The Life and Times of CHOCOLATE, Part 3

Until a few years ago, I never thought about what was in a chocolate bar. Chocolate, right? Turns out there can be all sorts of ingredients, from cocoa beans to soy lecithin to nasty preservatives in the industrial stuff.

That’s why Ecole Chocolat and I put together a four-part series about where the heck chocolate comes from called "The Life and Times of Chocolate." So far we cartoonized how chocolate is born and how cocoa beans become chocolate, and this month we’re tackling what’s in a fine chocolate bar. We hope to tell the story as simply as possible, and while we may not capture all of the nuances of the bean-to-bar process, we hope people remember the image.

So without further ado, here it is! The primary ingredient in a fine flavor chocolate bar is cocoa beans. “Fine flavor” means high-quality cocoa with more nuanced flavors (usually from the Criollo and Trinitario families, if you want to get nerdy about it). Almost all craft chocolate fits into this category. Then to varying degrees there’s cocoa butter and sugar and, in some cases, vanilla, all skipping around like they’re in the most delicious musical ever.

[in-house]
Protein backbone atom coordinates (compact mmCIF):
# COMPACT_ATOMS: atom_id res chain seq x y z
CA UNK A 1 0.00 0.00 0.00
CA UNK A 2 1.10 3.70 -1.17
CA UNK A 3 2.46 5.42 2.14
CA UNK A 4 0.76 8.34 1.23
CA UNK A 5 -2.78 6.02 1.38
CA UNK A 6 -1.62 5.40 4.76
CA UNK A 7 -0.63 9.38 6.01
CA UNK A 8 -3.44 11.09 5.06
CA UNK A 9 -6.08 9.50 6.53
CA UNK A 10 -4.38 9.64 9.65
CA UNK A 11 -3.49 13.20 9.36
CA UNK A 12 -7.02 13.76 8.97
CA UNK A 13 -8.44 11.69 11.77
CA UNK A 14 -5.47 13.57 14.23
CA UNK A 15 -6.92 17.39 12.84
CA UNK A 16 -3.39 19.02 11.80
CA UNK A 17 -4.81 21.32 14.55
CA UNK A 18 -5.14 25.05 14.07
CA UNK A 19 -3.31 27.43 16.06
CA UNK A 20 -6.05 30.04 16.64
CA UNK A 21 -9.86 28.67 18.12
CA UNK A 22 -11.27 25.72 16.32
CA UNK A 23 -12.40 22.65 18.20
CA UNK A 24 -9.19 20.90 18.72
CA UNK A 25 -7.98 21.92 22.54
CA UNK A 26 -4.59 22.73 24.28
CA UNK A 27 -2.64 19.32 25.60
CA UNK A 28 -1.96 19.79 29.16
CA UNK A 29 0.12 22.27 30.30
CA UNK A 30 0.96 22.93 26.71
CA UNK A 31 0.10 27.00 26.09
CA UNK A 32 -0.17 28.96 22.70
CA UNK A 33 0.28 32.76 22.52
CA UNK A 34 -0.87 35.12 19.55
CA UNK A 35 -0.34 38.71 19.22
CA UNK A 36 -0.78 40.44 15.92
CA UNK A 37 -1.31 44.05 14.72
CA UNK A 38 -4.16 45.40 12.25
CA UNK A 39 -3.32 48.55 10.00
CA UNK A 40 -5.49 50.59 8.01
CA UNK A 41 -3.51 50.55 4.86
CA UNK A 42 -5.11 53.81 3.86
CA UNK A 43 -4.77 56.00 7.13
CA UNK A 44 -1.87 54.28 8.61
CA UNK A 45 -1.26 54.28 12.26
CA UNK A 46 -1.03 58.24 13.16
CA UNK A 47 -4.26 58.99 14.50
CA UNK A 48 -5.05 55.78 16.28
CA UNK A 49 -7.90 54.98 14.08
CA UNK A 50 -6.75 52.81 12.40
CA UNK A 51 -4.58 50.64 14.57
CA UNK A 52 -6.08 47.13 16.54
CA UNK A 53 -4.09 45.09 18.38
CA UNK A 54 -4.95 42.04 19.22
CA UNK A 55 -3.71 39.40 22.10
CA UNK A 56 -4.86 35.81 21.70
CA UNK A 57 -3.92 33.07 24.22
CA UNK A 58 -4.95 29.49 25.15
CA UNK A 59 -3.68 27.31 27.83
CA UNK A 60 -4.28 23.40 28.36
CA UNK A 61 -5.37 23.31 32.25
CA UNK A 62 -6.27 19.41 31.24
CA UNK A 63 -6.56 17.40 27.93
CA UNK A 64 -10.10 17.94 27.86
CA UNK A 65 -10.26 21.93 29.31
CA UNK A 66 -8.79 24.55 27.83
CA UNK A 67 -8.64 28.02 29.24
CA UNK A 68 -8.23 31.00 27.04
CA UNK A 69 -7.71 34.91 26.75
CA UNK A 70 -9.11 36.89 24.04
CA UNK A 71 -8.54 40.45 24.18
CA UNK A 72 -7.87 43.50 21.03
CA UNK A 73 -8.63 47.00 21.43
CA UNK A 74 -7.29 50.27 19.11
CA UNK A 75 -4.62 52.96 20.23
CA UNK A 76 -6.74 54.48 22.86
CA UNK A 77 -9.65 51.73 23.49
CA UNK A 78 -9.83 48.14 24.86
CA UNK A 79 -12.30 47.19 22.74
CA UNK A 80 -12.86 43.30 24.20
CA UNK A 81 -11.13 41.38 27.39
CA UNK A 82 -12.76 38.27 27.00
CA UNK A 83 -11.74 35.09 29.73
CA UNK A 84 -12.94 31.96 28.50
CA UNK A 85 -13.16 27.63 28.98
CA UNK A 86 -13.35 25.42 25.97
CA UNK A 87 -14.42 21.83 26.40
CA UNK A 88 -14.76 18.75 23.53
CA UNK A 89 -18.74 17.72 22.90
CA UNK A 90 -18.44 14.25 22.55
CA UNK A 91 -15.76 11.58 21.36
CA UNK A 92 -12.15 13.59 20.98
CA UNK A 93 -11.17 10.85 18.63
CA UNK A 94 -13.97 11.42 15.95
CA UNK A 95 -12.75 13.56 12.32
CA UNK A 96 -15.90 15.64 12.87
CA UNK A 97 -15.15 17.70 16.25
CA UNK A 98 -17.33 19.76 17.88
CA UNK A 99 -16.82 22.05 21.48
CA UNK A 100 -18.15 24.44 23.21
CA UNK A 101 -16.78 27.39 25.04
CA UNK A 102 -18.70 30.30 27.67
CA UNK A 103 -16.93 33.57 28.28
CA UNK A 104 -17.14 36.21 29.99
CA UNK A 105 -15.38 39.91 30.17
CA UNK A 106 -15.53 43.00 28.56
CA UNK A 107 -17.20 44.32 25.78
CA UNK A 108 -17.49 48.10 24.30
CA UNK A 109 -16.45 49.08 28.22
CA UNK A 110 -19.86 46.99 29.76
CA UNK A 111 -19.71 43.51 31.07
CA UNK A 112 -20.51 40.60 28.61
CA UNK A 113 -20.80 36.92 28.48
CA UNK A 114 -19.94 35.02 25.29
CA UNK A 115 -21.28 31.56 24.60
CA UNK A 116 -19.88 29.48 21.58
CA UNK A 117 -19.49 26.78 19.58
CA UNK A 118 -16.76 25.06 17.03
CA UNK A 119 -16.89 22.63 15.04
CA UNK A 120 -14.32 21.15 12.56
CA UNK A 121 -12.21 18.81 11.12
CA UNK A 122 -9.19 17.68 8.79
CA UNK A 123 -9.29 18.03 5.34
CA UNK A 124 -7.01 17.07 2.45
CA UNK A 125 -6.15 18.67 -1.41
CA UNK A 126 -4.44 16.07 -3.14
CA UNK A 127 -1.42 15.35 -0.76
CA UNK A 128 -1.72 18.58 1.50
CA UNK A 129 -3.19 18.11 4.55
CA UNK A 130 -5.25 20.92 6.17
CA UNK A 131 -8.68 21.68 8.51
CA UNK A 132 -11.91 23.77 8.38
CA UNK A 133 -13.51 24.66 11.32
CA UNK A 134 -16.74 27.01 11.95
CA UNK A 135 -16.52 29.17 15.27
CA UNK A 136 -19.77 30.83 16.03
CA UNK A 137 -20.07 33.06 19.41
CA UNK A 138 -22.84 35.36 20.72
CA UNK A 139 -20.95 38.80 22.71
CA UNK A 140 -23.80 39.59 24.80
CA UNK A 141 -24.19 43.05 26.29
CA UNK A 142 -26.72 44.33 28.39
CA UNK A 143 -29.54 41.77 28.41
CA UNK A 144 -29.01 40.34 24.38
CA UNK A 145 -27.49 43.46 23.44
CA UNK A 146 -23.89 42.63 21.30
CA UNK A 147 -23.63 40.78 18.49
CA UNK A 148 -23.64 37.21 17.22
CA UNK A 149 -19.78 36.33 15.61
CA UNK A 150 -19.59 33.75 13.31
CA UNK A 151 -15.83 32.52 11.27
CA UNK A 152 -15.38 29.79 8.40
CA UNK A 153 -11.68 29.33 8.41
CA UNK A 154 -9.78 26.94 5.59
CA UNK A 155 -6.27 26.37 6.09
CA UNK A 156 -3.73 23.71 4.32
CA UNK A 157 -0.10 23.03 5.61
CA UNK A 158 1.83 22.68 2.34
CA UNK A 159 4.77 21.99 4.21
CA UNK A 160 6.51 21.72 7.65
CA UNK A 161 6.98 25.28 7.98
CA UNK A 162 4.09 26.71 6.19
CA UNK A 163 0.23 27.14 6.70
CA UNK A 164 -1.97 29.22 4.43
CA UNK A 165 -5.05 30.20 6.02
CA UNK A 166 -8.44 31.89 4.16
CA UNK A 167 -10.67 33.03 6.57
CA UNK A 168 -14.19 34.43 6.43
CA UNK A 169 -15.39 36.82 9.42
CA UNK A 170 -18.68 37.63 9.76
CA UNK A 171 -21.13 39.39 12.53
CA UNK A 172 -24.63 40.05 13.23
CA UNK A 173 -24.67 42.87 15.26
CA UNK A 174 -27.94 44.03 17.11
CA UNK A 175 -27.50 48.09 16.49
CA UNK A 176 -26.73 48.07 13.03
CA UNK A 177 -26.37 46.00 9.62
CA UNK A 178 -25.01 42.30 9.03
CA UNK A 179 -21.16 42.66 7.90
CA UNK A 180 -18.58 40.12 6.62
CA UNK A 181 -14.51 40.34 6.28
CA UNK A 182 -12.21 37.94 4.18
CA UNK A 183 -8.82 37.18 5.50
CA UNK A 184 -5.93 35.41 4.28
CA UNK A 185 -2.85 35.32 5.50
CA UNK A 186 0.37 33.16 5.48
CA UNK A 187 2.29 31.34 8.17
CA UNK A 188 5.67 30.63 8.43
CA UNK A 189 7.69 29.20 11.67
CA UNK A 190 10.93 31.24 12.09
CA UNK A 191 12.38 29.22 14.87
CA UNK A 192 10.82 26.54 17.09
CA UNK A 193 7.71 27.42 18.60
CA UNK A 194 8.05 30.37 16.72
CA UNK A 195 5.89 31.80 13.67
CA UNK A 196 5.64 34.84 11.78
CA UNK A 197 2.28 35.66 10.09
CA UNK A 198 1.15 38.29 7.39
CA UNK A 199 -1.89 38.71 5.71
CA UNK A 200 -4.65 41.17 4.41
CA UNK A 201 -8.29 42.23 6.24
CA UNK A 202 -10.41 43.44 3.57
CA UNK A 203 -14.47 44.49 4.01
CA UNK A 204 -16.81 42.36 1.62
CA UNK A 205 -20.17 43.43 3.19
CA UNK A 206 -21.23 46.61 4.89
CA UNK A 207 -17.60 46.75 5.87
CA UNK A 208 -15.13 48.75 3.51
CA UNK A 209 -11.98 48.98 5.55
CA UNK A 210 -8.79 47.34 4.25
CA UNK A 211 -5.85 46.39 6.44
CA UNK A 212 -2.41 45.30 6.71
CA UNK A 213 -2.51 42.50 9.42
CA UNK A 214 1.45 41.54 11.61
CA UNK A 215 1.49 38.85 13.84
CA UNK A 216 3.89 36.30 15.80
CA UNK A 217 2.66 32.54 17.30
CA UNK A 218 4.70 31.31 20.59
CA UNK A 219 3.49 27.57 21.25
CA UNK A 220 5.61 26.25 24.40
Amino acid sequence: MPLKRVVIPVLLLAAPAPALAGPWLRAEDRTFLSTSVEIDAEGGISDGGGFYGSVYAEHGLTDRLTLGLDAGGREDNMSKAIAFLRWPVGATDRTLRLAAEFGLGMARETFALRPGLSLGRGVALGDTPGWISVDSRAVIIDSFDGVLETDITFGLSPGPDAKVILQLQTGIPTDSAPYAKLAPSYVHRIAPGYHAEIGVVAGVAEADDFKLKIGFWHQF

As I hinted above, not all fine chocolate includes added cocoa butter and/or vanilla. In fact, the American craft chocolate revolution was founded on two-ingredient chocolate: chocolate made using only cocoa beans and sugar. Now many makers add cocoa butter and some even measure in some vanilla. There's also fine milk chocolate, fine white chocolate, and fine chocolate with inclusions like sea salt and almonds.

But rest assured that fine chocolate does not include anything beyond these ingredients in their base chocolate recipe: You won't find vegetable oil or additives like PGPR (yuck). That's part of what makes it stand out so much from the crowd as something delicious and worth eating.

 Stay tuned for Part 4 of this cartoon series next month!

(Thanks to Fernanda Frick for the awesome illustration.)